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What you are describing is a stripline. The width of the strip and the width of the sustrate determine the characteristic impedance of the strip, or track. The distance to each ground plane need not be equally spaced, but it will all effect the impedance.
It is easier and cheaper to just keep the stack up with eaqual spacing. You can find stripline calculators on the net.
Some complex stack ups have different substrate materials between layers, but these are pretty specialised applications.
see, if the adjacent layers are reference layers say power or ground. the signal travels on the skin of the trace and if u have different dielectric thickness on either sides of the trace the signal transition will not be same for rise and fall.
it is accepted that the impedance is going to vary. but u also need to care about the capacitance. the trace to power and trace to ground capacitances are going to be different for the stack up that has different heights of dielectric on its either sides.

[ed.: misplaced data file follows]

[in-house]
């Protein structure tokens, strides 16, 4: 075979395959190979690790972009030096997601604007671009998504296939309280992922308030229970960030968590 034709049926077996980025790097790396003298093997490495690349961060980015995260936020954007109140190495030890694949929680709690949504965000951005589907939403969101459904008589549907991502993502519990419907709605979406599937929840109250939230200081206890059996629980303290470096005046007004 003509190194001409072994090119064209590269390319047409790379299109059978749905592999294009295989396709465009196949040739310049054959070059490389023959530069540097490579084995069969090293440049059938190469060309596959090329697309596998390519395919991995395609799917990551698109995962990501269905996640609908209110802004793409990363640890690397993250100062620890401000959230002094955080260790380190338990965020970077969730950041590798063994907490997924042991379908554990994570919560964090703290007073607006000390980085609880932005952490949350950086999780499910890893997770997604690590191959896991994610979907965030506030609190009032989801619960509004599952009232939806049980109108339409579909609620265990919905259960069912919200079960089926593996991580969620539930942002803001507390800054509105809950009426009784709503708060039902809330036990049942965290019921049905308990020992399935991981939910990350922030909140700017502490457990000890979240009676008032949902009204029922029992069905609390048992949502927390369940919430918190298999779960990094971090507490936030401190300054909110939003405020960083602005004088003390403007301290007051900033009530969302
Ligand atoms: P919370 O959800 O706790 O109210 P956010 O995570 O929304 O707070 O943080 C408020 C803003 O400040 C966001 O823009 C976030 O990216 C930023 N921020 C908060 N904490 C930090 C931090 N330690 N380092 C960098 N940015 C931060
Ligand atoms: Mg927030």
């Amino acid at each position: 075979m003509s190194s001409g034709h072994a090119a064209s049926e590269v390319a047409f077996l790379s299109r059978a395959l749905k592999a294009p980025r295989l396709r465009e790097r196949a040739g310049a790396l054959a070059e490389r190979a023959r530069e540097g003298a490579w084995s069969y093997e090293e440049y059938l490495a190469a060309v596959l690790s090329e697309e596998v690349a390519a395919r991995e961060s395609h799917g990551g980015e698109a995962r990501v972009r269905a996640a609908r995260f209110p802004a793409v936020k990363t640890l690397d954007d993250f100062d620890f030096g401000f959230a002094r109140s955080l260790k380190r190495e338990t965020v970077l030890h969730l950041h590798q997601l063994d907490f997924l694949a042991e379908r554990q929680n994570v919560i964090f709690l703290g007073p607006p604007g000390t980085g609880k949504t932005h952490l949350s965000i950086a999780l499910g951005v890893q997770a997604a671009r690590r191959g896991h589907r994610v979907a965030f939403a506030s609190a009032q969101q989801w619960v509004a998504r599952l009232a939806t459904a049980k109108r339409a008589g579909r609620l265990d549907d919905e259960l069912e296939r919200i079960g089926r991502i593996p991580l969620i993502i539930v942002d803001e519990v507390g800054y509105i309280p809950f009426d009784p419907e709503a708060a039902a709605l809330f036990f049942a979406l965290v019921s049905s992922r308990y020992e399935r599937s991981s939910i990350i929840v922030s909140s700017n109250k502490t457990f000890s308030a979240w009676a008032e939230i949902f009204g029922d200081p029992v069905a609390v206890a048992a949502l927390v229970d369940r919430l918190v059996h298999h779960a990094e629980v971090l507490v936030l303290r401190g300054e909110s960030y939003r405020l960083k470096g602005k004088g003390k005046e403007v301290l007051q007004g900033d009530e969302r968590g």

Do you need the high speed lines to be impedance controlled? No need to be that complicated. Just tell us which lines to be controled, we'll adjust the width and choose the right prepreg material to meet the impedance.
the impedance could be controled within +-5%.
It seems you prefer to take an impedance control on your circuits. Yes, you may calculate the impedance value depends on strip widths and spacings. However, the pcb fab generally will do a second caculation based on their fab machine and fab flow. Anyway, don't worry, the difference normally is very small. All in all, ask the fab shop engineers for help is needed, or you probably meet some difficults when receiving the final prod.